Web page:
Thursday May 23, 2019
Home Uncategorized Eradication o...

Eradication of poverty remains unfinished business of 20th century: Modi

0
//

New Delhi: Addressing the 70th anniversary meeting of United Nations Economic and Social Council (UNECOSOC) by video link, Prime Minister Narendra Modi on Friday said the eradication of poverty remains the greatest unfinished business of the 20th century and the most important unfulfilled objective of the United Nations.

Modi said the work of UNECOSOC – particularly the manner in which it advances the improvement in the human condition and ensures a life of dignity for all – is central to the overall agenda of the United Nations.

“But has the UNECOSOC managed to fulfil the expectations of our founders? While we have seen remarkable progress over these 70 years, eradication of poverty remains the greatest unfinished business of the 20th century. It is also the most important unfulfilled objective of the United Nations,” Modi said.

The prime minister said the 70th anniversary of UNECOSOC should be used to rejuvenate the council, to make it more action oriented, policy relevant and more responsive to the needs and aspirations of our people.

“In doing so, the guiding philosophy of the UNECOSOC must always be the welfare of the poorest of the poor, or ‘antyodaya’ in Indian thought,” the prime minister said.

The special meeting to mark the 70th anniversary of the council was held in New York.

Modi said UNECOSOC was a key pillar of the United Nations structure. “Its creation as a distinct part of the United Nations is a testimony to the centrality of development in the vision of the founders of the UN,” Modi said.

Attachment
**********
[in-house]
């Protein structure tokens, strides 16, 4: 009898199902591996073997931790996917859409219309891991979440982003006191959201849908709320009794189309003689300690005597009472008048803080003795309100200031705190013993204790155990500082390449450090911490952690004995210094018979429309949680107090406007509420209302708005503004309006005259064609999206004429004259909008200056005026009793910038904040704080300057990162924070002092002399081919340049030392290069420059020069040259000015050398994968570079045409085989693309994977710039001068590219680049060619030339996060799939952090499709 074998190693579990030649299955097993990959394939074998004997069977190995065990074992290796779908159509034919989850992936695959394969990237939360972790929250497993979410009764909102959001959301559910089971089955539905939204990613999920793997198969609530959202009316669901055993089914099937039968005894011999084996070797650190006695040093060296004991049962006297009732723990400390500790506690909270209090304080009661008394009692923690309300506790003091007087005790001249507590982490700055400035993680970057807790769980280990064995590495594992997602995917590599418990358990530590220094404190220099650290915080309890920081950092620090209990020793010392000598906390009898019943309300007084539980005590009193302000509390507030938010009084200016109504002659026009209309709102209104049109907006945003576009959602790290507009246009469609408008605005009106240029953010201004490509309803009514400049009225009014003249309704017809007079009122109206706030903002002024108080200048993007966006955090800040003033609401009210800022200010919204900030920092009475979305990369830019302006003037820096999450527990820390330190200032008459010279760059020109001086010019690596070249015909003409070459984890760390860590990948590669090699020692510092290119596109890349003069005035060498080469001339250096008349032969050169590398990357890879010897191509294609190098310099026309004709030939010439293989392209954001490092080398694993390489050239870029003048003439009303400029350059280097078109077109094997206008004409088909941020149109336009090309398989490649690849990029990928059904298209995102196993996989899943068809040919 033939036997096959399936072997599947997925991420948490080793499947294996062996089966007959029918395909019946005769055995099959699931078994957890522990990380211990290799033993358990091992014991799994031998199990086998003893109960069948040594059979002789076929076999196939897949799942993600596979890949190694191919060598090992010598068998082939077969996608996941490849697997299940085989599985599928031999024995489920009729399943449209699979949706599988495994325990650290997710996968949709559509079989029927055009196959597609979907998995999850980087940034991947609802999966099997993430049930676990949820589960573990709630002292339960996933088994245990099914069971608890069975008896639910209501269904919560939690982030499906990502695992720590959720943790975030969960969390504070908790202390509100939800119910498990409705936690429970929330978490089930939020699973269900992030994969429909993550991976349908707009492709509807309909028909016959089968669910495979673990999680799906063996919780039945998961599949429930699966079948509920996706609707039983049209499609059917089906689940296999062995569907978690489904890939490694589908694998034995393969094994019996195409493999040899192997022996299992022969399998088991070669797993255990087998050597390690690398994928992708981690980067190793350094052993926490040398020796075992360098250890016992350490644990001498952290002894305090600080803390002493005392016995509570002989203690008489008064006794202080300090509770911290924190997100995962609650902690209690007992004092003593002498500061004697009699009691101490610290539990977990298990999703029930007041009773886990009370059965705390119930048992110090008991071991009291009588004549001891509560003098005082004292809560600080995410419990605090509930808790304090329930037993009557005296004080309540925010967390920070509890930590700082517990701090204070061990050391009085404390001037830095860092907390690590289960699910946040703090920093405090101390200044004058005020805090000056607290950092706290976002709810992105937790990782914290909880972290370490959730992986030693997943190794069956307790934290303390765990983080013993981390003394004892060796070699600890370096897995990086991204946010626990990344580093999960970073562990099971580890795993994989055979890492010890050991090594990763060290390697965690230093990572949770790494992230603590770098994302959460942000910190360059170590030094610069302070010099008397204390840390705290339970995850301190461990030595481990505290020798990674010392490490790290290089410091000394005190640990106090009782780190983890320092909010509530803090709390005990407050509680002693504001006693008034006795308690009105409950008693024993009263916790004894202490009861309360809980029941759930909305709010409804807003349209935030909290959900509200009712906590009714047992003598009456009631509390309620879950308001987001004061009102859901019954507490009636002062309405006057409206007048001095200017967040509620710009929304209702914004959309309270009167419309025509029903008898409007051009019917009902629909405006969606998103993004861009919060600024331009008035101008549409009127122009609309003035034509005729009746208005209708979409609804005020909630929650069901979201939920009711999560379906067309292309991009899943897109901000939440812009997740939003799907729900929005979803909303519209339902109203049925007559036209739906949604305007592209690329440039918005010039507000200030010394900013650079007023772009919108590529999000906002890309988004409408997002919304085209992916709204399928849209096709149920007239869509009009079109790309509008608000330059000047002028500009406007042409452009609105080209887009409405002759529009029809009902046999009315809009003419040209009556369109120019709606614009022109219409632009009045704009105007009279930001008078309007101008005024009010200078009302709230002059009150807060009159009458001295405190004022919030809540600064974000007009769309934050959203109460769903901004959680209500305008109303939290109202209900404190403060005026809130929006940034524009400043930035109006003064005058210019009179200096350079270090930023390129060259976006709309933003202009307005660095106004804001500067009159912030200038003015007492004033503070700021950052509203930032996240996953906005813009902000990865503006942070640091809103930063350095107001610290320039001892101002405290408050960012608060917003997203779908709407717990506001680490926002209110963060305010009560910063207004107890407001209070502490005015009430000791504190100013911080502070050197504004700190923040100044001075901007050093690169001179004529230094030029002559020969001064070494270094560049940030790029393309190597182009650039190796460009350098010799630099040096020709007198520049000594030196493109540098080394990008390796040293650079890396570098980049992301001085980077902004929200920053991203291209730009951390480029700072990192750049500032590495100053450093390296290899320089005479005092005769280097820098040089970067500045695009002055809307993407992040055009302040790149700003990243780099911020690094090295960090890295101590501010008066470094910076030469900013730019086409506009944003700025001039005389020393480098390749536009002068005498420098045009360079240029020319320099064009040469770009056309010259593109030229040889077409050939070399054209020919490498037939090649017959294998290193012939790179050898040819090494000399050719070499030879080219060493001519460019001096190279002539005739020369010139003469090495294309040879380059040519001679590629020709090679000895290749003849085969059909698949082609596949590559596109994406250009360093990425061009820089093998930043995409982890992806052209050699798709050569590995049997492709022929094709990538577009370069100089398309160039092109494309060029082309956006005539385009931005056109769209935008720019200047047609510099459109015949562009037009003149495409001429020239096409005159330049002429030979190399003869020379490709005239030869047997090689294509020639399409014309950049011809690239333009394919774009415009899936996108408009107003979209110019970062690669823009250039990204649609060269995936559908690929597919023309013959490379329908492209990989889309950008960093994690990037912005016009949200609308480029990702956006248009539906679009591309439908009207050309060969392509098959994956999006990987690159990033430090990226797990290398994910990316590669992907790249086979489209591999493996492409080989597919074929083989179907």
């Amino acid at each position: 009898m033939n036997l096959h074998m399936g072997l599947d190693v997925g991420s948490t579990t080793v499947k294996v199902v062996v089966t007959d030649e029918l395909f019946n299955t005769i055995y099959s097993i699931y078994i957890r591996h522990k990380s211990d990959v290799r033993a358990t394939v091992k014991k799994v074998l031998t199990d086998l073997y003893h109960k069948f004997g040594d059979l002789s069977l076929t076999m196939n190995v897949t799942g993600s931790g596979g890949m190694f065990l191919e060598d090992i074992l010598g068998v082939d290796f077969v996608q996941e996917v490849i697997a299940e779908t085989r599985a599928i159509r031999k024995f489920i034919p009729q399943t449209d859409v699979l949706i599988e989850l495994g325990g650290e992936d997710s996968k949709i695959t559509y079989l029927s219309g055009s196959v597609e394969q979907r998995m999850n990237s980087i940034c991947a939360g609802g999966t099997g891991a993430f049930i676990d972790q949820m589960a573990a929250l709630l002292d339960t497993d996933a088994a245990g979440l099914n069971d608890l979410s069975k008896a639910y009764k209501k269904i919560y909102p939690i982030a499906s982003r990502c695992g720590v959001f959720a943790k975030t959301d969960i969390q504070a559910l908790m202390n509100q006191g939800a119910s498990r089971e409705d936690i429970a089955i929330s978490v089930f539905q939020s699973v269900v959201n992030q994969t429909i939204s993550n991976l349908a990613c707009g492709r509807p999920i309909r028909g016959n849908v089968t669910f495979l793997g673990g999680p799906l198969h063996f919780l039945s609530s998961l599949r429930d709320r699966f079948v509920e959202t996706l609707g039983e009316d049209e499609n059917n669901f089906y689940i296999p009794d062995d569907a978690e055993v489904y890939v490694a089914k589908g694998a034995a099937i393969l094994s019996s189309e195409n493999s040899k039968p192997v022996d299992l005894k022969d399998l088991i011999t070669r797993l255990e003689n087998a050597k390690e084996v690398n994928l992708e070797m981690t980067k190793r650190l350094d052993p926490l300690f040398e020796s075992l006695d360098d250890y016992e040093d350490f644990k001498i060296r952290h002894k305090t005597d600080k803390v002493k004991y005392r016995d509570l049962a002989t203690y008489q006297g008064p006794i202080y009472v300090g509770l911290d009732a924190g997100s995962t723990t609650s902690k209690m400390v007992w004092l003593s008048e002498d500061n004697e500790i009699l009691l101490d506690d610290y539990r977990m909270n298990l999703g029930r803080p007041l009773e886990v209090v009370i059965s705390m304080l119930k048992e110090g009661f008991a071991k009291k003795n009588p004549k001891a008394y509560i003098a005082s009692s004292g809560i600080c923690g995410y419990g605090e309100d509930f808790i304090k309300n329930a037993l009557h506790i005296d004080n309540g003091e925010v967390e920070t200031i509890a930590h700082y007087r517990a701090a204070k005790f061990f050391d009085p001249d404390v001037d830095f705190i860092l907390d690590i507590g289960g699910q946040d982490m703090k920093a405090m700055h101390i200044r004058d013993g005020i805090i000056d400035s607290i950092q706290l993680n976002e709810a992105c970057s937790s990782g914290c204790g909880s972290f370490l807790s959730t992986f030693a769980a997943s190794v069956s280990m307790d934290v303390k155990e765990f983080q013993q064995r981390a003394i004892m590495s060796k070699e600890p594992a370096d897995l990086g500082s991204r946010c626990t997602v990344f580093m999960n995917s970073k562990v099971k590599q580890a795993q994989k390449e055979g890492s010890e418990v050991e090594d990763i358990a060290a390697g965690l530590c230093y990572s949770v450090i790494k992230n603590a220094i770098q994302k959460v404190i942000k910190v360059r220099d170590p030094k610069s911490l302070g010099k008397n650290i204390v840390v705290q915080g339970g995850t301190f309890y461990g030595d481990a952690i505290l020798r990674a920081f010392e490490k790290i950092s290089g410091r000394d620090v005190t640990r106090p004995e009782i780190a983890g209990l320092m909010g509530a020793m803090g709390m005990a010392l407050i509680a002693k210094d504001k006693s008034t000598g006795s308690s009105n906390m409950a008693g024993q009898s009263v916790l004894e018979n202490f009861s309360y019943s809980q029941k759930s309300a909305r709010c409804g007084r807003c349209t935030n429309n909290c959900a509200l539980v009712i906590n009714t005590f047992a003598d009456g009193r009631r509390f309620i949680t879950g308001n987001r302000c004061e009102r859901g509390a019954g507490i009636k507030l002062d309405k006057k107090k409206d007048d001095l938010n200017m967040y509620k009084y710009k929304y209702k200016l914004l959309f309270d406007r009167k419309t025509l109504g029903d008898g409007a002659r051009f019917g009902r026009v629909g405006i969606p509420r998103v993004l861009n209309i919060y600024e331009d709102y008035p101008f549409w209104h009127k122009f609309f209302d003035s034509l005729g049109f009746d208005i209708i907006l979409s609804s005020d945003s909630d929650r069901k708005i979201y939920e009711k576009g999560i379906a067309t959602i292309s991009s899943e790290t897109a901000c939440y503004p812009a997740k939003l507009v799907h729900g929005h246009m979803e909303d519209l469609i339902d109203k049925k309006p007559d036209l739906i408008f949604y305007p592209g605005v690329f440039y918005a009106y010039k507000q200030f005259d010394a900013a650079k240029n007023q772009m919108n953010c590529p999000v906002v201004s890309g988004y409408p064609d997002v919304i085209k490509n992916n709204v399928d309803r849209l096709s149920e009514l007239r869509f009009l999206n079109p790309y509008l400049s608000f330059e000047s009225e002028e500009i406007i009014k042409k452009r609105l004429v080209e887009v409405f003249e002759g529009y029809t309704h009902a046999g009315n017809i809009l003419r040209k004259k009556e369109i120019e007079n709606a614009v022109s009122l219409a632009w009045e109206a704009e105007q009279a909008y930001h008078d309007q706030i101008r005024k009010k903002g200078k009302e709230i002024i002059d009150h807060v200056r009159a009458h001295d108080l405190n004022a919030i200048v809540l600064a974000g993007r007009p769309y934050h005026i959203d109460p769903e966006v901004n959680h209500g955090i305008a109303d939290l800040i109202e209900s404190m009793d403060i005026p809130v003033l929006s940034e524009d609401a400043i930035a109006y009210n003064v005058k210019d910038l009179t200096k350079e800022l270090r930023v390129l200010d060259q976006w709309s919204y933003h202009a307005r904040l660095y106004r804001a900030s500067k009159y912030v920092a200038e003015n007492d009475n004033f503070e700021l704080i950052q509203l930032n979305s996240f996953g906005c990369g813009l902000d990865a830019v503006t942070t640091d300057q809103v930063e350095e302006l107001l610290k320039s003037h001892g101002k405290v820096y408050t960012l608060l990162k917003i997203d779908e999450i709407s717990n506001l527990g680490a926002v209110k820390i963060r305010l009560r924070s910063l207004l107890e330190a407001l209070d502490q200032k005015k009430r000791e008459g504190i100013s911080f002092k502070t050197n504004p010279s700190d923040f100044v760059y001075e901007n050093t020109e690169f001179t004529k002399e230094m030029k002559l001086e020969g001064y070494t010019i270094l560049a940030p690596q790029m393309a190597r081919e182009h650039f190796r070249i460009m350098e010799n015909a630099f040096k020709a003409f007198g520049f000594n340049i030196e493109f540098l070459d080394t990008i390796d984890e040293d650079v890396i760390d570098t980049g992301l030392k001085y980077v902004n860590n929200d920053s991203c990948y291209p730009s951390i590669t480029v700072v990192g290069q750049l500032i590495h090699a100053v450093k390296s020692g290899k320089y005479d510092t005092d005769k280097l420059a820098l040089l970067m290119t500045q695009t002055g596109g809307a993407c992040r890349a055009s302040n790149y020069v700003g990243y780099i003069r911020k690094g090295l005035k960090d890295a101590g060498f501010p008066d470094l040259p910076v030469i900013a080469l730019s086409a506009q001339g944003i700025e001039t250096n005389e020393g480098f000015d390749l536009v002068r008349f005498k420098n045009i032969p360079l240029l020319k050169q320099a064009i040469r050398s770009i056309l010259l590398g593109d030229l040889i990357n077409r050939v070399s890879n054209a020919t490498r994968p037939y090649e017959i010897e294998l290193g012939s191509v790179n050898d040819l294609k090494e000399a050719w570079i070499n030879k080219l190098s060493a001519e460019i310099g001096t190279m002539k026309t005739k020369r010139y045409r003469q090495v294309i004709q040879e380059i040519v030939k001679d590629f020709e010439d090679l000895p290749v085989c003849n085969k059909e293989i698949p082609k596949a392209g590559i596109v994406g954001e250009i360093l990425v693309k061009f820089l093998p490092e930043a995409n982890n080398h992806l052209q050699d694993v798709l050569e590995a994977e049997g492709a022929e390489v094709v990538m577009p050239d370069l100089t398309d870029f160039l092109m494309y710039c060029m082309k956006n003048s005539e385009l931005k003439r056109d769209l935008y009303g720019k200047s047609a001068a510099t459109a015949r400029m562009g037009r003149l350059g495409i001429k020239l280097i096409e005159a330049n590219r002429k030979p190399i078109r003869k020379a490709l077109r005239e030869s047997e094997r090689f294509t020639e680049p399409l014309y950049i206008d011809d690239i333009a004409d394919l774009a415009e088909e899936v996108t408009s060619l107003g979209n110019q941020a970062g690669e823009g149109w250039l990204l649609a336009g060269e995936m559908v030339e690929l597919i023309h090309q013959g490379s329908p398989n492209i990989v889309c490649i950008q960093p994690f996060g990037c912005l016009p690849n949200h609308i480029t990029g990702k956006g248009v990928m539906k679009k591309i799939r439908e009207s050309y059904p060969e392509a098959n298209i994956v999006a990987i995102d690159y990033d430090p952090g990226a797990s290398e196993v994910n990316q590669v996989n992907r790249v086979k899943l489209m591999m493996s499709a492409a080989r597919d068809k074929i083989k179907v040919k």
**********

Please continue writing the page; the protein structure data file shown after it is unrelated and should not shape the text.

“To achieve a peaceful and prosperous world, we need to put in place, first and foremost, conditions for rapid socio-economic development; improvement in the human condition, and an end to hunger and deprivation,” he added.

Recalling India’s contribution to the creation of UNECOSOC, Modi said an eminent citizen of India, Arcot Ramaswamy Mudaliar, was a key architect of UNECOSOC and served as its first president at the inaugural session in 1946.

The prime minister said the 70th anniversary of the UNECOSOC could not have come at a more appropriate moment.

“The international community has just given to itself a new comprehensive vision of development. The ‘2030 Agenda for Sustainable Development’ presents a valuable opportunity for the UN system to rethink its role and purpose and make itself more effective.

It is now the responsibility of UNECOSOC to rise up to this challenge and contribute to making this agenda a success,” he said.

Modi said the developing world not only have to end poverty, it has to do so in a manner that is friendly to the planet and environment.

He said the developed countries face responsibilities to rapidly move their economies onto a sustainable path, follow sustainable lifestyles and assist developing countries with finance and technologies.

Modi said technology presents solutions that were unthinkable earlier and the challenge was to channelize the available resources and use technology to tackle the most urgent problems facing people.

“So long as there is poverty in the world, so long as our people, no matter in which country, remain deprived of basic human amenities, freedoms, rights and opportunities, the work of the UNECOSOC will not be complete,” he said. (IANS)(Photo: www.sankarshanthakur.com)

Next Story

Sell Charcoal to Buy Food: North Korean Children on Street To Support Themselves

“The children are so diligent and determined. People are astonished because they are out on the streets even before the roosters have crowed, shouting ‘charcoal for sale!” said the source.

0
Children hold flowers as they pay their respects before the giant bronze statues of late North Korean leaders Kim Il Sung and his son Kim Jong Il during the anniversary of the end of World War II and liberation from Japanese colonial rule in Pyongyang, North Korea on Wednesday, Aug. 15, 2018. North Korea has marked the anniversary with a series of ceremonies ahead of what is expected to be a much bigger event next month, the 70th anniversary of its national foundation day. (AP Photo/Ng Han Guan)RFERL